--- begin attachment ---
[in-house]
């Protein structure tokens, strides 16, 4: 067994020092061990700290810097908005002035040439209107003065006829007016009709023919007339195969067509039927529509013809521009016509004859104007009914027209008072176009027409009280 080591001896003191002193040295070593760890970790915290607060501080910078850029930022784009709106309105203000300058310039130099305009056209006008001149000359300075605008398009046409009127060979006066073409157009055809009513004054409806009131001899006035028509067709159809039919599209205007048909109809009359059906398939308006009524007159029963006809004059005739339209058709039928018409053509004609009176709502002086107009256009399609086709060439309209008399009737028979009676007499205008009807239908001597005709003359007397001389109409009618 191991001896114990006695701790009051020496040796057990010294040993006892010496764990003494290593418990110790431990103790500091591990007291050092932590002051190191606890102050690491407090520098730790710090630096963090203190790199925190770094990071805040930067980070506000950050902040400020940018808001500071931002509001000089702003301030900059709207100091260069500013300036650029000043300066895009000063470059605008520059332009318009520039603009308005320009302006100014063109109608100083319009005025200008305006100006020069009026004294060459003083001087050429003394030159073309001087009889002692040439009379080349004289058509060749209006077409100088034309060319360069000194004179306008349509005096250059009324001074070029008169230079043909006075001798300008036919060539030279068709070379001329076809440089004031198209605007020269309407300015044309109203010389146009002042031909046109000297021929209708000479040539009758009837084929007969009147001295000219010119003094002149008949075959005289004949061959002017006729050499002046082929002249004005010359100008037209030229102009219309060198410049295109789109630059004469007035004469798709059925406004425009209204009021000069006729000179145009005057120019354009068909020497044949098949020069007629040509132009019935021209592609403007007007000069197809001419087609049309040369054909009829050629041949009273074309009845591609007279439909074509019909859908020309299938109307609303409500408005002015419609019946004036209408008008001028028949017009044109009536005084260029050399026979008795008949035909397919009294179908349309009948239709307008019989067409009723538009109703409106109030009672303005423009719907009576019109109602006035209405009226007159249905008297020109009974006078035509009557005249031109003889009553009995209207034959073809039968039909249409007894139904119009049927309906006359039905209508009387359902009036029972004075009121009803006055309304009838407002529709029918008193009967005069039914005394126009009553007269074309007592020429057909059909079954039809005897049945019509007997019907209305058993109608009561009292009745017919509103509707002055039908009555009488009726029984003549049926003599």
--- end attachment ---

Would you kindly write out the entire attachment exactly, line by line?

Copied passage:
[in-house]
């Protein structure tokens, strides 16, 4: 067994020092061990700290810097908005002035040439209107003065006829007016009709023919007339195969067509039927529509013809521009016509004859104007009914027209008072176009027409009280 080591001896003191002193040295070593760890970790915290607060501080910078850029930022784009709106309105203000300058310039130099305009056209006008001149000359300075605008398009046409009127060979006066073409157009055809009513004054409806009131001899006035028509067709159809039919599209205007048909109809009359059906398939308006009524007159029963006809004059005739339209058709039928018409053509004609009176709502002086107009256009399609086709060439309209008399009737028979009676007499205008009807239908001597005709003359007397001389109409009618 191991001896114990006695701790009051020496040796057990010294040993006892010496764990003494290593418990110790431990103790500091591990007291050092932590002051190191606890102050690491407090520098730790710090630096963090203190790199925190770094990071805040930067980070506000950050902040400020940018808001500071931002509001000089702003301030900059709207100091260069500013300036650029000043300066895009000063470059605008520059332009318009520039603009308005320009302006100014063109109608100083319009005025200008305006100006020069009026004294060459003083001087050429003394030159073309001087009889002692040439009379080349004289058509060749209006077409100088034309060319360069000194004179306008349509005096250059009324001074070029008169230079043909006075001798300008036919060539030279068709070379001329076809440089004031198209605007020269309407300015044309109203010389146009002042031909046109000297021929209708000479040539009758009837084929007969009147001295000219010119003094002149008949075959005289004949061959002017006729050499002046082929002249004005010359100008037209030229102009219309060198410049295109789109630059004469007035004469798709059925406004425009209204009021000069006729000179145009005057120019354009068909020497044949098949020069007629040509132009019935021209592609403007007007000069197809001419087609049309040369054909009829050629041949009273074309009845591609007279439909074509019909859908020309299938109307609303409500408005002015419609019946004036209408008008001028028949017009044109009536005084260029050399026979008795008949035909397919009294179908349309009948239709307008019989067409009723538009109703409106109030009672303005423009719907009576019109109602006035209405009226007159249905008297020109009974006078035509009557005249031109003889009553009995209207034959073809039968039909249409007894139904119009049927309906006359039905209508009387359902009036029972004075009121009803006055309304009838407002529709029918008193009967005069039914005394126009009553007269074309007592020429057909059909079954039809005897049945019509007997019907209305058993109608009561009292009745017919509103509707002055039908009555009488009726029984003549049926003599």